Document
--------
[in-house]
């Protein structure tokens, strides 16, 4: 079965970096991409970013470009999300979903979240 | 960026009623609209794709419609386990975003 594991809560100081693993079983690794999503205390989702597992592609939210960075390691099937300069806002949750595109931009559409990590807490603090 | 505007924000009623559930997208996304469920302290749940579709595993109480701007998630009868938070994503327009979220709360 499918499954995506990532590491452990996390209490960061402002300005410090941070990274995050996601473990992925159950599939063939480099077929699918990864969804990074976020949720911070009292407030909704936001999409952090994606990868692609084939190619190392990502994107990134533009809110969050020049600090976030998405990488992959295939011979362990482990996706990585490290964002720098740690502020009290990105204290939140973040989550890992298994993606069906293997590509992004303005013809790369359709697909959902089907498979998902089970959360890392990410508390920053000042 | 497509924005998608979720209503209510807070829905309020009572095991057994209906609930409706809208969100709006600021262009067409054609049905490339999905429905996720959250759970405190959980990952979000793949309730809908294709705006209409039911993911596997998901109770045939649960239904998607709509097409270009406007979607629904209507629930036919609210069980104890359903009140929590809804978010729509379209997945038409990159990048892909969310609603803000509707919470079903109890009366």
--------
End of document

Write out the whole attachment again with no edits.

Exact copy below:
[in-house]
């Protein structure tokens, strides 16, 4: 079965970096991409970013470009999300979903979240 | 960026009623609209794709419609386990975003 594991809560100081693993079983690794999503205390989702597992592609939210960075390691099937300069806002949750595109931009559409990590807490603090 | 505007924000009623559930997208996304469920302290749940579709595993109480701007998630009868938070994503327009979220709360 499918499954995506990532590491452990996390209490960061402002300005410090941070990274995050996601473990992925159950599939063939480099077929699918990864969804990074976020949720911070009292407030909704936001999409952090994606990868692609084939190619190392990502994107990134533009809110969050020049600090976030998405990488992959295939011979362990482990996706990585490290964002720098740690502020009290990105204290939140973040989550890992298994993606069906293997590509992004303005013809790369359709697909959902089907498979998902089970959360890392990410508390920053000042 | 497509924005998608979720209503209510807070829905309020009572095991057994209906609930409706809208969100709006600021262009067409054609049905490339999905429905996720959250759970405190959980990952979000793949309730809908294709705006209409039911993911596997998901109770045939649960239904998607709509097409270009406007979607629904209507629930036919609210069980104890359903009140929590809804978010729509379209997945038409990159990048892909969310609603803000509707919470079903109890009366």